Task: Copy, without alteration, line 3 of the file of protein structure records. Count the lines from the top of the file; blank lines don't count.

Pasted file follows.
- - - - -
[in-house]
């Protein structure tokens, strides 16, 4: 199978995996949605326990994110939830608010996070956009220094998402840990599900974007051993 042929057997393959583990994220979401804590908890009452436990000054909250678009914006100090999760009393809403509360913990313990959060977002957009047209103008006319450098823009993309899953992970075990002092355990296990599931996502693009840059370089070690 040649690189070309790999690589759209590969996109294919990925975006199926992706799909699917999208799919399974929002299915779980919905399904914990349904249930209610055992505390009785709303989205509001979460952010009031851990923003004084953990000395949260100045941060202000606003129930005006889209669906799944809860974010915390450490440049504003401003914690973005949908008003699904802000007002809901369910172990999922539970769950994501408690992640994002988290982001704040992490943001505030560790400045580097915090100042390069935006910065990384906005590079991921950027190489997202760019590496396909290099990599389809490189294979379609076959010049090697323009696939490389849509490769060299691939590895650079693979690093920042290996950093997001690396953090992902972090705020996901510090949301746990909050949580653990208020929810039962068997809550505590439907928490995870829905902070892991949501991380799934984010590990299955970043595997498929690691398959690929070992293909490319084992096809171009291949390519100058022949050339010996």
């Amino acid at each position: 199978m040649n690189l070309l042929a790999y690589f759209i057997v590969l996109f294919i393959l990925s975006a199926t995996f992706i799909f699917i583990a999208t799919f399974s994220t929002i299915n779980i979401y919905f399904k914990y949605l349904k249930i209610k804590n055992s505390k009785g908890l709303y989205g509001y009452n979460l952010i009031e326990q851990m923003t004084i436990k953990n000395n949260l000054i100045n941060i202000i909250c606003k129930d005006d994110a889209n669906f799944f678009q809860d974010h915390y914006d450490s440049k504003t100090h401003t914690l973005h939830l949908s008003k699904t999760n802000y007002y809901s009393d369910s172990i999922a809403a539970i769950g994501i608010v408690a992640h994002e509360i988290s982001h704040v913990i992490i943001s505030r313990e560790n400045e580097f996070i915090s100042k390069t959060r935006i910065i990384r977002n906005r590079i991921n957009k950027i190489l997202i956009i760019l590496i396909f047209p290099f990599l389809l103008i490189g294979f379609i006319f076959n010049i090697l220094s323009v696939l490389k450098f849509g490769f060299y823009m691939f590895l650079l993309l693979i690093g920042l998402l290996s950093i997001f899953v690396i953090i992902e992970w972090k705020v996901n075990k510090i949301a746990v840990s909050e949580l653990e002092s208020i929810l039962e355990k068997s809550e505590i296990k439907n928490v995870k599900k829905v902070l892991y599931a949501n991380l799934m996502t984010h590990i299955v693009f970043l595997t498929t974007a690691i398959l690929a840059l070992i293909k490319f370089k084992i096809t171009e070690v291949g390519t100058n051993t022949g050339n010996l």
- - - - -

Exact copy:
């Amino acid at each position: 199978m040649n690189l070309l042929a790999y690589f759209i057997v590969l996109f294919i393959l990925s975006a199926t995996f992706i799909f699917i583990a999208t799919f399974s994220t929002i299915n779980i979401y919905f399904k914990y949605l349904k249930i209610k804590n055992s505390k009785g908890l709303y989205g509001y009452n979460l952010i009031e326990q851990m923003t004084i436990k953990n000395n949260l000054i100045n941060i202000i909250c606003k129930d005006d994110a889209n669906f799944f678009q809860d974010h915390y914006d450490s440049k504003t100090h401003t914690l973005h939830l949908s008003k699904t999760n802000y007002y809901s009393d369910s172990i999922a809403a539970i769950g994501i608010v408690a992640h994002e509360i988290s982001h704040v913990i992490i943001s505030r313990e560790n400045e580097f996070i915090s100042k390069t959060r935006i910065i990384r977002n906005r590079i991921n957009k950027i190489l997202i956009i760019l590496i396909f047209p290099f990599l389809l103008i490189g294979f379609i006319f076959n010049i090697l220094s323009v696939l490389k450098f849509g490769f060299y823009m691939f590895l650079l993309l693979i690093g920042l998402l290996s950093i997001f899953v690396i953090i992902e992970w972090k705020v996901n075990k510090i949301a746990v840990s909050e949580l653990e002092s208020i929810l039962e355990k068997s809550e505590i296990k439907n928490v995870k599900k829905v902070l892991y599931a949501n991380l799934m996502t984010h590990i299955v693009f970043l595997t498929t974007a690691i398959l690929a840059l070992i293909k490319f370089k084992i096809t171009e070690v291949g390519t100058n051993t022949g050339n010996l």